A powerful winter storm last week, stretching from New Mexico to Maine, helped improve drought conditions in 17 states in its path. Meanwhile, another week of dry weather in the West put a halt to drought recovery.
Parts of Montana, Wyoming, Utah, and Oregon saw drought expand as the recent dryness on top of long-term drought chipped away at snowpack and lowered streamflow.
A wet December left most other parts at near normal for the season, but concerns are growing as dry weather remains in the forecast.
Many areas in the Southeast benefited from soaking rains brought by last week’s winter storm system with totals generally ranging from 1 to more than 4 inches or 150% to 300% of normal for the week. Cool temperatures kept evaporative demand low, and streamflow and soil moisture returned to near normal conditions.
As a result, this week’s map shows broad areas of 1-cateogry improvements extending from Virginia to northeast Georgia and along the Southern Coastal Plain. A few areas didn’t fare as well.
Abnormal dryness (D0) expanded in southeast Georgia and northern Florida. Here, precipitation shortfalls are approaching 4 inches over the last 30 days (50% to 75% of normal).
Much needed rain brought by last week’s winter storm improved drought conditions in parts of all six states in the region. Precipitation totals of around 1 to 4 inches – more than 300% of normal in some areas – fell across much of the region helping to reduce short-term rainfall deficits and improve streamflow and soil moisture conditions.
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Texas saw a wide band of 1-category, with isolated 2-category, improvements. In parts of South and West Texas, the excess moisture was enough to chip away at the long-term drought. Other areas seeing improvements include eastern Kansas, eastern Oklahoma, southeastern Louisiana, and southern Mississippi. Widespread drought remains in the region.
Despite last week’s weather, parts of Texas and Louisiana saw expansions of drought. These areas missed out on the heaviest rain, increasing moisture deficits. In South Texas rainfall deficits are approaching 5 to 6 inches (less than 50% of normal) over the last 3 months.
In southwest Louisiana, they are about 7 to 10 inches (less than 50 % of normal) over the same time frame, reducing streamflow and drying soils.
Dry weather occurred across most of the Upper Midwest adding to existing precipitation deficits and drying soils. Moderate drought (D1) and/or abnormal dryness (D0) expanded across parts of Iowa, eastern Wisconsin, and Michigan. Located along the outer edges of last week’s heavy rain band, southern Missouri and southern Michigan saw improvements to D0.
Last week’s snow brought widespread improvements to eastern Colorado including areas of severe (D3) and extreme drought (D3). The recent event, combined with above average January snowfall, has left a large swath of snow on the ground and improved soil moisture conditions. The remainder of the region saw another week of dry weather.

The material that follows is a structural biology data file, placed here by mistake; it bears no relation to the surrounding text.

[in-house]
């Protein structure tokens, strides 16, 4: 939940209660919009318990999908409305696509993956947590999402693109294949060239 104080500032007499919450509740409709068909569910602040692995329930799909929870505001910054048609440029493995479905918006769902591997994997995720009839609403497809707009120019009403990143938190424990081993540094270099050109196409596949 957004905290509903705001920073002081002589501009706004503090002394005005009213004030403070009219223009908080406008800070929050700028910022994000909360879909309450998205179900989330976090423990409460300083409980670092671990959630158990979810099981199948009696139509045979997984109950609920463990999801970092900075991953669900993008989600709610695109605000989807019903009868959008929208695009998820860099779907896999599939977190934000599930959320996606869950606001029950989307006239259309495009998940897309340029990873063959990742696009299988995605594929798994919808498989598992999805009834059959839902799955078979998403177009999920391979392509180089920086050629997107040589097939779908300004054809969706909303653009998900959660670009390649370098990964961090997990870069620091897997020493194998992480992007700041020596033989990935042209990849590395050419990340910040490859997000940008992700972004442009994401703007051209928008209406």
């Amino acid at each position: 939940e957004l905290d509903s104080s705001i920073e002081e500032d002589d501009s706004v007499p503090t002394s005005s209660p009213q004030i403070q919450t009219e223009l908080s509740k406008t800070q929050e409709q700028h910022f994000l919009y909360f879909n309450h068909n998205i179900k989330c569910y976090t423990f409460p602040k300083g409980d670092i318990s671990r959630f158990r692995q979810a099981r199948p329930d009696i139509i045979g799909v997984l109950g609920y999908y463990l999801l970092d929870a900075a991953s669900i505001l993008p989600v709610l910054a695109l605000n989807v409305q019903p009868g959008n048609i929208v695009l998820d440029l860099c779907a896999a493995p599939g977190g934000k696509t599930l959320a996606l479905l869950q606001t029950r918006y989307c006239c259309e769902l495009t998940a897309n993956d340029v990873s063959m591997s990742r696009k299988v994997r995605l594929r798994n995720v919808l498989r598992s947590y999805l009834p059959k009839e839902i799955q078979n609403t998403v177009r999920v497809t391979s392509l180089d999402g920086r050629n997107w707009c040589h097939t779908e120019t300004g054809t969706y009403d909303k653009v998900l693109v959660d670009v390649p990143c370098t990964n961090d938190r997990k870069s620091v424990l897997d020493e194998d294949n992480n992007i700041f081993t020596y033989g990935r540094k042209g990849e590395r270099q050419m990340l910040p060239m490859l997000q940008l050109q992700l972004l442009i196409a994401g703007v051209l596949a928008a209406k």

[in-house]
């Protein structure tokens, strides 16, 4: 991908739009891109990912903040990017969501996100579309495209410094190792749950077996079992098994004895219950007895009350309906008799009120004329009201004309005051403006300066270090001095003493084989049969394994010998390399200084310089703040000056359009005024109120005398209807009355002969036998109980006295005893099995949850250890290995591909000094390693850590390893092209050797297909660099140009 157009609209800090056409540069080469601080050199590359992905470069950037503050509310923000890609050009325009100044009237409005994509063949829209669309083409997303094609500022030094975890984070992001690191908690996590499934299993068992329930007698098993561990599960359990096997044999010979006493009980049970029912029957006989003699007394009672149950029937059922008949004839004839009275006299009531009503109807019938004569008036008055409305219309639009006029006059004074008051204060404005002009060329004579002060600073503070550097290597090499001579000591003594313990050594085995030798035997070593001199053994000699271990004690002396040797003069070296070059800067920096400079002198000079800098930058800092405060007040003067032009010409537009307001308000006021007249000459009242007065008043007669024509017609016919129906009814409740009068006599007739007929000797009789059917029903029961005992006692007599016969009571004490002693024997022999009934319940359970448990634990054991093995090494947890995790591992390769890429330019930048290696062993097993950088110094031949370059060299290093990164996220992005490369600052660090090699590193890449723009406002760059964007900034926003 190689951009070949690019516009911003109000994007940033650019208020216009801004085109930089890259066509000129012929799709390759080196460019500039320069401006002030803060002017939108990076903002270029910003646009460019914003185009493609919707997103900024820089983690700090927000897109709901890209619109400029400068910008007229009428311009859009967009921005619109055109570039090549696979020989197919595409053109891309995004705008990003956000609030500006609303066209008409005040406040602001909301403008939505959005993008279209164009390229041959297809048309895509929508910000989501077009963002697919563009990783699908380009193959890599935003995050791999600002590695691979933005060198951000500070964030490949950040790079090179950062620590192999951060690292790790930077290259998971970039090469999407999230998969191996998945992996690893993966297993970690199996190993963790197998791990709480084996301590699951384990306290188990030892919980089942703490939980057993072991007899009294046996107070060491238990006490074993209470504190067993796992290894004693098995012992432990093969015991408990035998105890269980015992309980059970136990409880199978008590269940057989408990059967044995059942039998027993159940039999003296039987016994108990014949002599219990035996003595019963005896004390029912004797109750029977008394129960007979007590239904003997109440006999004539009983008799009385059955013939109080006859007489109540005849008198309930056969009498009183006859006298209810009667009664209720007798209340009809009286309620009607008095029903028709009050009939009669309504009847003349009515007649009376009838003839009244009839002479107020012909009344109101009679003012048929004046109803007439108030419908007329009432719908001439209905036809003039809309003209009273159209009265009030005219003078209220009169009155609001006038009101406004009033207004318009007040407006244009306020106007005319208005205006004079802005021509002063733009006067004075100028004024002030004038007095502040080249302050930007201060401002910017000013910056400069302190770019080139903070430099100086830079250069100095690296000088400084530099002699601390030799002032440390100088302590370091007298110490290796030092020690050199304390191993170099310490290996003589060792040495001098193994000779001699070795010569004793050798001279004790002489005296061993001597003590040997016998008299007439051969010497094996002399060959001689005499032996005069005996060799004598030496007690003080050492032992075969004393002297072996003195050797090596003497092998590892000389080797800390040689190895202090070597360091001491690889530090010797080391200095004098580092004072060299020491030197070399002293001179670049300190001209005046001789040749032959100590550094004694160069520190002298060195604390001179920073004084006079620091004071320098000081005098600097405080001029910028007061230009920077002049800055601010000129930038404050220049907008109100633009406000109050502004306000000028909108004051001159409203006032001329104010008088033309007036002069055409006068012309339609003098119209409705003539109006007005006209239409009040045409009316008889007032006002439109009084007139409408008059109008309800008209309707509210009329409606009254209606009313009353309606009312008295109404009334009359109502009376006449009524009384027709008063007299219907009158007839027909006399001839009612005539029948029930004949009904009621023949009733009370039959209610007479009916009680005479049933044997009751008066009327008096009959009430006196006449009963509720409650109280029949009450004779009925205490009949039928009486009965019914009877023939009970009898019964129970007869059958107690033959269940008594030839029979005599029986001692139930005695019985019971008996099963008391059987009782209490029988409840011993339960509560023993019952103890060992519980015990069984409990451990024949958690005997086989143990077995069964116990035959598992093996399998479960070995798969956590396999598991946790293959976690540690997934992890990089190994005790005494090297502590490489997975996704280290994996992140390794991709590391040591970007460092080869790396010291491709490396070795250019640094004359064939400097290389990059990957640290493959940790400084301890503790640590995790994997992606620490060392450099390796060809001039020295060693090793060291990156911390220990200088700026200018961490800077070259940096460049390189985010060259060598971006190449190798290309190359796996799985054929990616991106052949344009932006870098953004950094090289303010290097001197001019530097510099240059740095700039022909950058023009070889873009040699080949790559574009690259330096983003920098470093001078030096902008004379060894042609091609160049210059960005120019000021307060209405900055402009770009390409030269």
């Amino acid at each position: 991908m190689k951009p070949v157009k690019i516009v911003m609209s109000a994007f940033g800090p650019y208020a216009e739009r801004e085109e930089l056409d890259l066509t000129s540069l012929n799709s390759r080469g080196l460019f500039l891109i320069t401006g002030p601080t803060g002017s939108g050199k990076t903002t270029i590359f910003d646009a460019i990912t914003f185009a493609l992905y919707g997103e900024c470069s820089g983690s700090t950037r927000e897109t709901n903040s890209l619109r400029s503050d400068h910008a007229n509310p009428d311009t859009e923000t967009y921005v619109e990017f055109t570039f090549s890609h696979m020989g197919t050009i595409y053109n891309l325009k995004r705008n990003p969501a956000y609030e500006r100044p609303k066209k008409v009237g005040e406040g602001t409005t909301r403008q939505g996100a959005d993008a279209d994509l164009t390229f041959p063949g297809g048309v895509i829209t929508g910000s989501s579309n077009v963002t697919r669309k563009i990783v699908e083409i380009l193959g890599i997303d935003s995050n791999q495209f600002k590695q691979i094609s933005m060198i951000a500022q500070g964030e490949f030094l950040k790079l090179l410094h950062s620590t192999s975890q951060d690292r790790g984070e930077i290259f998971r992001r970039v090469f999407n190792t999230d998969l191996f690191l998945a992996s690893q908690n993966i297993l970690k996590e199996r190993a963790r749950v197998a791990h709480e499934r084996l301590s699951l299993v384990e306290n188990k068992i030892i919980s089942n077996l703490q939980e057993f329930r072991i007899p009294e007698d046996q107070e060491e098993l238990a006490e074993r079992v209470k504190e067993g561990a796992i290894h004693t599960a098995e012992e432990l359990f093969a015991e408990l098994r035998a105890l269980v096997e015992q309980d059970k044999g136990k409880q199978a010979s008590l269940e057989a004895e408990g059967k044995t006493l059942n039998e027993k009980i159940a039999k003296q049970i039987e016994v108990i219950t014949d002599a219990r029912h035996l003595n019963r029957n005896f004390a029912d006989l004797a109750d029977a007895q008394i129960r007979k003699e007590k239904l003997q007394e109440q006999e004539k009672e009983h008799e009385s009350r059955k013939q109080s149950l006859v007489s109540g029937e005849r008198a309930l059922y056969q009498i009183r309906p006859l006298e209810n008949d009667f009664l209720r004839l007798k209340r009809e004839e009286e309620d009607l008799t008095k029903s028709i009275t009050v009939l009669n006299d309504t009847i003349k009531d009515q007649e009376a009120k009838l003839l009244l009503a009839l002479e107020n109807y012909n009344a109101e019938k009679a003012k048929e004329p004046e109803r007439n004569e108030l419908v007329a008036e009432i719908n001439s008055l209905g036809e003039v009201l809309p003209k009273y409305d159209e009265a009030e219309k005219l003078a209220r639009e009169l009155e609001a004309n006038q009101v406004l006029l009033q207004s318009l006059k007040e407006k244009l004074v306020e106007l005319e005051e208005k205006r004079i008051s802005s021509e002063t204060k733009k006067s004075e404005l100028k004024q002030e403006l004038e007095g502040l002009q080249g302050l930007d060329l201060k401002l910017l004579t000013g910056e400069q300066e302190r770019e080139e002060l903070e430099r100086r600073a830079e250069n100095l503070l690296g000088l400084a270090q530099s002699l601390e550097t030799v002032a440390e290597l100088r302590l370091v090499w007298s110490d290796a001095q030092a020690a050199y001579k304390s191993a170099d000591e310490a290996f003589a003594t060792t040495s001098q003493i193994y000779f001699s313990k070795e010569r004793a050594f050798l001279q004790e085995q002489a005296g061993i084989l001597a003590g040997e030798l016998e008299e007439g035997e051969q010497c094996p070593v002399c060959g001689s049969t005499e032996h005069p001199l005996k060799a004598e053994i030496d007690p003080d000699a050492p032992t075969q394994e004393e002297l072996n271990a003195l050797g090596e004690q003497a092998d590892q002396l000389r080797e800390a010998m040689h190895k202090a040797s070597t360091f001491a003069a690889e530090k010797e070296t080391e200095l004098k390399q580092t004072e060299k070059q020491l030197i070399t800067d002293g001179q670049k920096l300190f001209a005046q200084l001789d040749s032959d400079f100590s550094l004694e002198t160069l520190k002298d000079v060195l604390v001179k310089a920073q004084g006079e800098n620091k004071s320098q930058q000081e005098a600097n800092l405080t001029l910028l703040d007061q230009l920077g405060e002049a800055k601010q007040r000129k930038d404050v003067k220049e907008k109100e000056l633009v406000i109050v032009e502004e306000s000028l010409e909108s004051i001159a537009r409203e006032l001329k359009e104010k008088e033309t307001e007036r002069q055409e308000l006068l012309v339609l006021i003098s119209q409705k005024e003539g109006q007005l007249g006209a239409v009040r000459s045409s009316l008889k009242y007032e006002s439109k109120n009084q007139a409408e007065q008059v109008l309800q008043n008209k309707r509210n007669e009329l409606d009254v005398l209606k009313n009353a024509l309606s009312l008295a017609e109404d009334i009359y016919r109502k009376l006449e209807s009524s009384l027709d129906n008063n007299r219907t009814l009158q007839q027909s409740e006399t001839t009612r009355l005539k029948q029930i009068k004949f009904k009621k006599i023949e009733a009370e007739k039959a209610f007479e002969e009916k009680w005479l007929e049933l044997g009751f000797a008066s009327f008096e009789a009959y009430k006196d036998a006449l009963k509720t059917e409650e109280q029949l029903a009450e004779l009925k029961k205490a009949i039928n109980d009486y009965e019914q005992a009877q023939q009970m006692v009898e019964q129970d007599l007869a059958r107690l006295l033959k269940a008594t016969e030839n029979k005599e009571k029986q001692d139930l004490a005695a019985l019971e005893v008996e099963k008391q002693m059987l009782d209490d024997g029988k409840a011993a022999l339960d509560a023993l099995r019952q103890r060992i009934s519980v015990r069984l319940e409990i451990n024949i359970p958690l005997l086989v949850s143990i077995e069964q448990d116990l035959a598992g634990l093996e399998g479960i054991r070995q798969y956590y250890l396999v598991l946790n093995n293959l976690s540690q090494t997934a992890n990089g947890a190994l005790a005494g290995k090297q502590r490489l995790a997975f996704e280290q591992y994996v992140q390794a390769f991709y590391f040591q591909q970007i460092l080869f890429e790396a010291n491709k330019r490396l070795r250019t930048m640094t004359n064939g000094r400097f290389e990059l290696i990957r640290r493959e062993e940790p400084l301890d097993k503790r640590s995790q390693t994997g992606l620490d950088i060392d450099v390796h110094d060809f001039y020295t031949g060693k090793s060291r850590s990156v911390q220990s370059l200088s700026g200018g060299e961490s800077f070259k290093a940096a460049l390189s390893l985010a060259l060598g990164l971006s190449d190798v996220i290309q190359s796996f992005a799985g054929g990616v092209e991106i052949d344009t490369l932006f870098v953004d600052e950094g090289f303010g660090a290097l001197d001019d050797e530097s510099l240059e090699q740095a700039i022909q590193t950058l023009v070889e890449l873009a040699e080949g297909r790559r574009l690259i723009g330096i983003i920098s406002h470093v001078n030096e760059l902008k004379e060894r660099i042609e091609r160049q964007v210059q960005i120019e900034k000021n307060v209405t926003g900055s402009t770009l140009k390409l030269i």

Wyoming saw an expansion of D2 and D3 in the north and west parts of the state as recent warm, dry weather, chipped away at seasonal snowpack. Nebraska and Kansas saw a broad expansion of moderate drought (D1) and abnormal dryness (D0).
Here, 30-to-90-day precipitation totals rank in the top 5 driest on record. Fires on the rise in these areas and burn bans are going to effect.
Weather across the West was once again dry this week. Western Oregon saw expansions to moderate (D1) and severe (D2) drought increased. Another week of dry weather increased water-year-to-date precipitation shortfalls and lowered streamflow values.
The far northern Oregon Cascades saw improvement. Snowpack here is near normal for the water year.
Extreme drought (D3) was expanded in Utah as increasing precipitation deficits have dried out soils and lowered streamflow. The rest of the West remains unchanged. Several weeks of dry weather has caused high elevation snowpack in parts of the west to drift away from the above-normal values at the start of the new year.
Last week’s powerful winter storm dumped heavy snow across parts of the Northeast with the heaviest amounts mostly falling in drought-free areas. New York was the only state in the region to see changes to the map this week. Abnormal dryness (D0) was reduced in the southeast part of the state.
Conversely, D0 expanded in the north where 3-month precipitation deficits are 2 to 3.5 inches below normal. While the storm improved precipitation shortfalls in the remaining drought areas, seasonal deficits are still present.
The National Weather Service Weather Prediction Center forecast (valid February 10 – 15) calls for relatively dry weather over much of the Lower 48. A pair of storms systems are expected to bring snow to the Upper Midwest and Northeast.
Much of the continental U.S. will see above normal temperatures through the weekend.
Moving into next week, the Climate Prediction Center (Valid February 15 – 19) Outlooks favor above normal precipitation from the Desert Southwest northeast to the Canadian border. Drier weather is favored for the northern Plains and much of the west.
Temperatures are expected to be warmer than normal in the West Coast states, the central and northern Great Plains, and across much of the Lower Midwest and Southeast.